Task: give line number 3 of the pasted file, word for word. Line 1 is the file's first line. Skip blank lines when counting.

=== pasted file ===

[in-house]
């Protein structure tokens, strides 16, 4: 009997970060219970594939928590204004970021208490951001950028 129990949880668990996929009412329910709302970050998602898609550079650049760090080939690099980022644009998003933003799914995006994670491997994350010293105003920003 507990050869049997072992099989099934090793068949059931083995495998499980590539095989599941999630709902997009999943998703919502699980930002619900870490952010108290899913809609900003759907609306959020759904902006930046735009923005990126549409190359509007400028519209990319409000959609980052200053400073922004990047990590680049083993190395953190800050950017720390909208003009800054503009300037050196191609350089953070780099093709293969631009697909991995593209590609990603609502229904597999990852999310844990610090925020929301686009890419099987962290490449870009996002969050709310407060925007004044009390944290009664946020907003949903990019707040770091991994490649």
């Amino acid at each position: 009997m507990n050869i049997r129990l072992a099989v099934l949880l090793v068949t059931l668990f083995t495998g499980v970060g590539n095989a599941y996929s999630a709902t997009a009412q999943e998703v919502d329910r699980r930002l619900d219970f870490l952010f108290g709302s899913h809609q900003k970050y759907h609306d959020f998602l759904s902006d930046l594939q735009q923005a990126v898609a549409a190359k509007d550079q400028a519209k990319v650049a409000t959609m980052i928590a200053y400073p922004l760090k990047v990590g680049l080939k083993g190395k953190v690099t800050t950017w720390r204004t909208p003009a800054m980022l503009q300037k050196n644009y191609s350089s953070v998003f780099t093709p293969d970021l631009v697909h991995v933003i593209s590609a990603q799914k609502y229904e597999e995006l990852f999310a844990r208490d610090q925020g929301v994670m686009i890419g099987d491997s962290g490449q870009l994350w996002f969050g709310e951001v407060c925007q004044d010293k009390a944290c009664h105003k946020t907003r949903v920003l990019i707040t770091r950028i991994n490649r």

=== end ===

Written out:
């Amino acid at each position: 009997m507990n050869i049997r129990l072992a099989v099934l949880l090793v068949t059931l668990f083995t495998g499980v970060g590539n095989a599941y996929s999630a709902t997009a009412q999943e998703v919502d329910r699980r930002l619900d219970f870490l952010f108290g709302s899913h809609q900003k970050y759907h609306d959020f998602l759904s902006d930046l594939q735009q923005a990126v898609a549409a190359k509007d550079q400028a519209k990319v650049a409000t959609m980052i928590a200053y400073p922004l760090k990047v990590g680049l080939k083993g190395k953190v690099t800050t950017w720390r204004t909208p003009a800054m980022l503009q300037k050196n644009y191609s350089s953070v998003f780099t093709p293969d970021l631009v697909h991995v933003i593209s590609a990603q799914k609502y229904e597999e995006l990852f999310a844990r208490d610090q925020g929301v994670m686009i890419g099987d491997s962290g490449q870009l994350w996002f969050g709310e951001v407060c925007q004044d010293k009390a944290c009664h105003k946020t907003r949903v920003l990019i707040t770091r950028i991994n490649r």